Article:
A line-by-line translation

Henry VIII

Henry VIII Translation Act 5, Scene 4

Line Map Clear Line Map Add

Noise and tumult within. Enter Porter and his Man

PORTER

You'll leave your noise anon, ye rascals: do youtake the court for Paris-garden? ye rude slaves,leave your gaping.

PORTER

Stop this noise now, you jerks. Do you think the court is a public amusement park? You rude slaves, shut your mouths.

VOice from inside

Good master porter, I belong to the larder.

voice from inside

Mister porter, I work in the kitchen.

PORTER

Belong to the gallows, and be hanged, ye rogue! is this a place to roar in? Fetch me a dozen crab-tree staves, and strong ones: these are but switches to 'em. I'll scratch your heads: you must be seeing christenings? do you look for ale and cakes here, you rude rascals?

PORTER

Work in a noose and be hanged, you rogue! Is this somewhere to roar? Get me a dozen wooden poles, and strong ones. These ones are just twigs compared to those. I'll scratch your heads. You insist on seeing baptisms? Do you expect beer and cake here, you rude jerks?

MAN

Pray, sir, be patient: 'tis as much impossible— Unless we sweep 'em from the door with cannons— To scatter 'em, as 'tis to make 'em sleep On May-day morning; which will never be: We may as well push against Powle's, as stir em.

MAN

Please sir, calm down. It's impossible—unless we blast them away from the door with cannons—to make them go away, as impossible as making them sleep on May-day morning. That will never happen. We might as well be pushing against St. Paul's cathedral, they'll be just as hard to move.

PORTER

How got they in, and be hang'd?

PORTER

How did they get in, damn you?

MAN

Alas, I know not; how gets the tide in? As much as one sound cudgel of four foot— You see the poor remainder—could distribute, I made no spare, sir.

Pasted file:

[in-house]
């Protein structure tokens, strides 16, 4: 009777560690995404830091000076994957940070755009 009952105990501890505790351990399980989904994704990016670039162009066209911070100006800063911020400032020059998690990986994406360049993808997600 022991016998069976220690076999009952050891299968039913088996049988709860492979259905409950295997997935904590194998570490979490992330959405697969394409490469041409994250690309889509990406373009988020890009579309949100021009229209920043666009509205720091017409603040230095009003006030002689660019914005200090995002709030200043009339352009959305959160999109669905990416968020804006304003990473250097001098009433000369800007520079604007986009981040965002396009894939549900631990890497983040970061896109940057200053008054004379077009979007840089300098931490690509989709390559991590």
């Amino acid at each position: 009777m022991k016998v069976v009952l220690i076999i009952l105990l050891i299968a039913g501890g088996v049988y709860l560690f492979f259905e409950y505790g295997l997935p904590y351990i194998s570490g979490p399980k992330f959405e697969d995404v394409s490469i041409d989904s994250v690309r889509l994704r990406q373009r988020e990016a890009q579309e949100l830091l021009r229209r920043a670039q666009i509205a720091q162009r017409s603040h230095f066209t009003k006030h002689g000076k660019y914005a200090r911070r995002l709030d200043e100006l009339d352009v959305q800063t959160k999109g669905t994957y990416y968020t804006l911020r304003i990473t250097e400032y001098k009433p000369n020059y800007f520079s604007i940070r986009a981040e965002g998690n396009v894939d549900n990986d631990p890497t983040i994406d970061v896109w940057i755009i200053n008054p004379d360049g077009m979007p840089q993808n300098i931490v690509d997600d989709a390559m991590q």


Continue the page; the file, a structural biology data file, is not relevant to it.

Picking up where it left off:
MAN

I don't know. How does the tide get in? I didn't spare my four-foot long staff in hitting them. You see what's left of it.

PORTER

You did nothing, sir.

PORTER

You did nothing, sir.

MAN

I am not Samson, nor Sir Guy, nor Colbrand, To mow 'em down before me: but if I spared any That had a head to hit, either young or old, He or she, cuckold or cuckold-maker, Let me ne'er hope to see a chine again And that I would not for a cow, God save her!

MAN

I'm not a hero like Samson or Sir Guy or Colbrand. I couldn't mow them down in front of me. I didn't refrain from hitting anyone's head, young or old, man or woman, anyone with an unfaithful wife or anyone cheating with someone else's wife. If I did, let me never see meat again, and I wouldn't make that bargain in exchange for a cow, God bless it!

Within

Do you hear, master porter?

Are you listening, mister porter?

PORTER

I shall be with you presently, good master puppy.Keep the door close, sirrah.

PORTER

I'll be with you soon, mister dog. Keep the door closed, you.

MAN

What would you have me do?

MAN

What do you want me to do?

PORTER